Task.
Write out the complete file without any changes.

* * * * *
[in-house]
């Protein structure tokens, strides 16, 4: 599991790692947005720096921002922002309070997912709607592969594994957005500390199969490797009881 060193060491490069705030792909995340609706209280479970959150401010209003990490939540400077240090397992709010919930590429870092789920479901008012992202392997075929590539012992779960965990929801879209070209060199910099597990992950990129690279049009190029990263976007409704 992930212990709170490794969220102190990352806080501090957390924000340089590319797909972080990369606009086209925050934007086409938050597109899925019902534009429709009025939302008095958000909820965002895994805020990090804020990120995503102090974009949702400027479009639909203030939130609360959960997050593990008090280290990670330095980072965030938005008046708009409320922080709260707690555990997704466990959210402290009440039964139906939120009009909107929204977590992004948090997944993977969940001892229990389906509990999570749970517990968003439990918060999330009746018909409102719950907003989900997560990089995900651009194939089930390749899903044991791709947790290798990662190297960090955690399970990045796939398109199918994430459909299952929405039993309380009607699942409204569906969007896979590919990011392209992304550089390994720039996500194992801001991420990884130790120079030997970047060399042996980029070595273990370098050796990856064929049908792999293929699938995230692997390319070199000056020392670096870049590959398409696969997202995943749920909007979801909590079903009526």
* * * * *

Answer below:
[in-house]
């Protein structure tokens, strides 16, 4: 599991790692947005720096921002922002309070997912709607592969594994957005500390199969490797009881 060193060491490069705030792909995340609706209280479970959150401010209003990490939540400077240090397992709010919930590429870092789920479901008012992202392997075929590539012992779960965990929801879209070209060199910099597990992950990129690279049009190029990263976007409704 992930212990709170490794969220102190990352806080501090957390924000340089590319797909972080990369606009086209925050934007086409938050597109899925019902534009429709009025939302008095958000909820965002895994805020990090804020990120995503102090974009949702400027479009639909203030939130609360959960997050593990008090280290990670330095980072965030938005008046708009409320922080709260707690555990997704466990959210402290009440039964139906939120009009909107929204977590992004948090997944993977969940001892229990389906509990999570749970517990968003439990918060999330009746018909409102719950907003989900997560990089995900651009194939089930390749899903044991791709947790290798990662190297960090955690399970990045796939398109199918994430459909299952929405039993309380009607699942409204569906969007896979590919990011392209992304550089390994720039996500194992801001991420990884130790120079030997970047060399042996980029070595273990370098050796990856064929049908792999293929699938995230692997390319070199000056020392670096870049590959398409696969997202995943749920909007979801909590079903009526």